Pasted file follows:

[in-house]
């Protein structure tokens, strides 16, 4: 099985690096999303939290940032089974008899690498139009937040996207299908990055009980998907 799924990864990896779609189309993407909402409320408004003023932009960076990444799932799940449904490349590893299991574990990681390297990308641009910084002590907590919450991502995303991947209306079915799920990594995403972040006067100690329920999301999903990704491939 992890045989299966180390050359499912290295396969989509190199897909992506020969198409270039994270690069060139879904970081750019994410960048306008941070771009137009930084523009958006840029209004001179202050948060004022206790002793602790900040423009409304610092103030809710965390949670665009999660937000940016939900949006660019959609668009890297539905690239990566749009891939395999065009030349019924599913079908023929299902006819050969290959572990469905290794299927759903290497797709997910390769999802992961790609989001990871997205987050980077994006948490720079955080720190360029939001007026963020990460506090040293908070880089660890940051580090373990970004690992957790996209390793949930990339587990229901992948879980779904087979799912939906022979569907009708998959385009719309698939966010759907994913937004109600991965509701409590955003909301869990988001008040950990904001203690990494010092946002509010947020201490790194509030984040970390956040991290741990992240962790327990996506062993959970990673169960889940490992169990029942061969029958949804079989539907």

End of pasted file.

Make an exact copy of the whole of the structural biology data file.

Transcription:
[in-house]
């Protein structure tokens, strides 16, 4: 099985690096999303939290940032089974008899690498139009937040996207299908990055009980998907 799924990864990896779609189309993407909402409320408004003023932009960076990444799932799940449904490349590893299991574990990681390297990308641009910084002590907590919450991502995303991947209306079915799920990594995403972040006067100690329920999301999903990704491939 992890045989299966180390050359499912290295396969989509190199897909992506020969198409270039994270690069060139879904970081750019994410960048306008941070771009137009930084523009958006840029209004001179202050948060004022206790002793602790900040423009409304610092103030809710965390949670665009999660937000940016939900949006660019959609668009890297539905690239990566749009891939395999065009030349019924599913079908023929299902006819050969290959572990469905290794299927759903290497797709997910390769999802992961790609989001990871997205987050980077994006948490720079955080720190360029939001007026963020990460506090040293908070880089660890940051580090373990970004690992957790996209390793949930990339587990229901992948879980779904087979799912939906022979569907009708998959385009719309698939966010759907994913937004109600991965509701409590955003909301869990988001008040950990904001203690990494010092946002509010947020201490790194509030984040970390956040991290741990992240962790327990996506062993959970990673169960889940490992169990029942061969029958949804079989539907």